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“In 1963...there was no way I could have known, sitting in a classroom on that beautiful campus in Ohio, that by raising my hand I would be going to war in Vietnam and that I would see things, hear things, and do things that most people cannot imagine.” (James Joyce)
The author was drawn into the United States Army through ROTC, and he went through training to fly helicopters in combat over Vietnam. His experiences are notable because he flew both Huey “Slicks” and Huey “Gunships”: the former on defense as he flew troops into battle, and the latter on offense as he took the battle to the enemy. Through this book, the author relives his experiences flying and fighting, with special attention given to his and other pilots’ day-to-day lives - such as the smoke bombing of Disneyland, the nickname given to a United States Army-sponsored compound for prostitution. Some of the pilots Joyce served with survived the war and went on to have careers with commercial airlines, and many were killed.
What listeners say about Pucker Factor 10Average customer ratings
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- Anonymous User
gunship crew chief point of view.
the story line ,was ok, I trained with the 1st Air Cav , when it was the 11th air assault proof of concept for the air mobile .
we lost more aircraft during that training than they lost in Vietnam that whole year. mostly pilot error, and trying new things,or just screwing around.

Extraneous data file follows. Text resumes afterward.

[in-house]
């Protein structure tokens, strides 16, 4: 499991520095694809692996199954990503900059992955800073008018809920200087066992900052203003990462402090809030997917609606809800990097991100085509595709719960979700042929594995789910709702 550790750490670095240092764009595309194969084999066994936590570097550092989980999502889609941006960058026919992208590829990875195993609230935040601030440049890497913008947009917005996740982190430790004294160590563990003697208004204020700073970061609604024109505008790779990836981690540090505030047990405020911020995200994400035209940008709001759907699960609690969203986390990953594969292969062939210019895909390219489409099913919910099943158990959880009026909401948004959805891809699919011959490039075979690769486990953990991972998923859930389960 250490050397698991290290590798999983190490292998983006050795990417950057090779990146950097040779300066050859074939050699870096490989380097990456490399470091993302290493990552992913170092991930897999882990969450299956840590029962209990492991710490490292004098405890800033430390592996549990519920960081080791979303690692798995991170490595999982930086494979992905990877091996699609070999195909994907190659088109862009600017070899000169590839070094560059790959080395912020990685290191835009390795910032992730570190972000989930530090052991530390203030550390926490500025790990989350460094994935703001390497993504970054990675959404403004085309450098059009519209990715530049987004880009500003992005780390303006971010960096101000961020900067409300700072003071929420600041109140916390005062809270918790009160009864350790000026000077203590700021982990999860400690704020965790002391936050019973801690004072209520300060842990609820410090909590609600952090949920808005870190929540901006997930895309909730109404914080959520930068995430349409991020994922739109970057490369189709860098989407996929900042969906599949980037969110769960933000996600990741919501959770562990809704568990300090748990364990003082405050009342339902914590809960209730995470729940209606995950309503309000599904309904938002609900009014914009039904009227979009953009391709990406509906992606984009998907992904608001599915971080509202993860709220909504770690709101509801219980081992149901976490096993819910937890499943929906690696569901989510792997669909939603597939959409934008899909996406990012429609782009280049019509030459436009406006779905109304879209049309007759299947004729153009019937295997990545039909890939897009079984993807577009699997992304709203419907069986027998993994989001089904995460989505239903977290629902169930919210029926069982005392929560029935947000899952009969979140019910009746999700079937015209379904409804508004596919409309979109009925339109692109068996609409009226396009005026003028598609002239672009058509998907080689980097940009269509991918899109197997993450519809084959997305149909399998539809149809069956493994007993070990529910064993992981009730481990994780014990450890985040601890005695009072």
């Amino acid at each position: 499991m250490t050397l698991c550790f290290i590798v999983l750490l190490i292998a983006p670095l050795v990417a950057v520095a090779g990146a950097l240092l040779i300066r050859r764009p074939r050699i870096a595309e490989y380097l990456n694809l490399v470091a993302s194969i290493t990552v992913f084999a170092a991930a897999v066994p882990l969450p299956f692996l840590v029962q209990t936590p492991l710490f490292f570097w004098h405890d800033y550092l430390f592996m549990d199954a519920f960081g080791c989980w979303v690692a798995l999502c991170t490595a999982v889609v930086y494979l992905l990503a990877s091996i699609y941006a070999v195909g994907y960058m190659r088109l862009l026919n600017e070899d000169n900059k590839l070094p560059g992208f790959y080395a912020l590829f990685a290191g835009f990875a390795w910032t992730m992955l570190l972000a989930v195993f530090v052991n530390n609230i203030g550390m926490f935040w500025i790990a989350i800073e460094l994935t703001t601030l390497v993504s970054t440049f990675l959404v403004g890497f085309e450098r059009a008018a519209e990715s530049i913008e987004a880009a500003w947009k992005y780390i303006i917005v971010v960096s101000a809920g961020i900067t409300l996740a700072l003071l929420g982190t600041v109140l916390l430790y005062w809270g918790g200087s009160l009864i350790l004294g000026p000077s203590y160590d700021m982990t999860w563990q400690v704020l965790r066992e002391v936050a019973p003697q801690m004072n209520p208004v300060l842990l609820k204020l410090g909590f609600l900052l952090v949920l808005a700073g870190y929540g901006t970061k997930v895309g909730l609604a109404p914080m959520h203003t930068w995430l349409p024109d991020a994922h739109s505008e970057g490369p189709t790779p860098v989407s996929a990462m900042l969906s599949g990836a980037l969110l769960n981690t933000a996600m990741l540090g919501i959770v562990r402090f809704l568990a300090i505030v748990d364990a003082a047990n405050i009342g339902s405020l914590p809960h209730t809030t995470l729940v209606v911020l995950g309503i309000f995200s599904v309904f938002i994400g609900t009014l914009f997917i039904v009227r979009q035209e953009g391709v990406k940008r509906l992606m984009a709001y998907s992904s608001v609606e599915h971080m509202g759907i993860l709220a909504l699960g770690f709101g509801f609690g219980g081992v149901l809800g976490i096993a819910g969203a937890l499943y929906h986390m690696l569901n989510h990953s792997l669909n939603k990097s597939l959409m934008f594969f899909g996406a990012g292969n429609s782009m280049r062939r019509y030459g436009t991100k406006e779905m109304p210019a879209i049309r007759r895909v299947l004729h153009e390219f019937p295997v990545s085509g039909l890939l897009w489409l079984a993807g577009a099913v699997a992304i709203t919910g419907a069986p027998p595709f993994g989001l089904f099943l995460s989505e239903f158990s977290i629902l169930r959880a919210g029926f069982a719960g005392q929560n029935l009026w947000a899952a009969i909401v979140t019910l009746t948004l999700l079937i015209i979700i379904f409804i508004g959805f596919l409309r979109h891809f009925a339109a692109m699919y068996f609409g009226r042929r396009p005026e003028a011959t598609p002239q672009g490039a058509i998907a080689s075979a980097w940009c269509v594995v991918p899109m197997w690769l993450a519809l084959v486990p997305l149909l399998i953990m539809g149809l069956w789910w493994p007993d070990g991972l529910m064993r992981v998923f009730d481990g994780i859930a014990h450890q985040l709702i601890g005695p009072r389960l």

in Vietnam i was crew chief and left door gunner over 630 combat missions.. he stretched the truth some and didnt go far enough explaining what it was like in a heavy fire fight. with so many tracers of all kinds coming up ,the 30 cal stuff we could suppress, 50 or 51 cal was somthing else our guns couldent do anything about ,unless we were at tree top or just feet off the deck and get in close. it was exciting.
over all it put me back in country while listening
the friends you make while in combat are strong, and bbn lastin
8 people found this helpful
- tom godwin
A good read/listen.
a real good read/listen. Got a great big lump in my throat and watery eyes at a couple of stories.
3 people found this helpful
- John Williamson
Excellent. Normal life on the Frontline said as it is. Definitely worth the read and the narrator makes it easy to listen to.
1 person found this helpful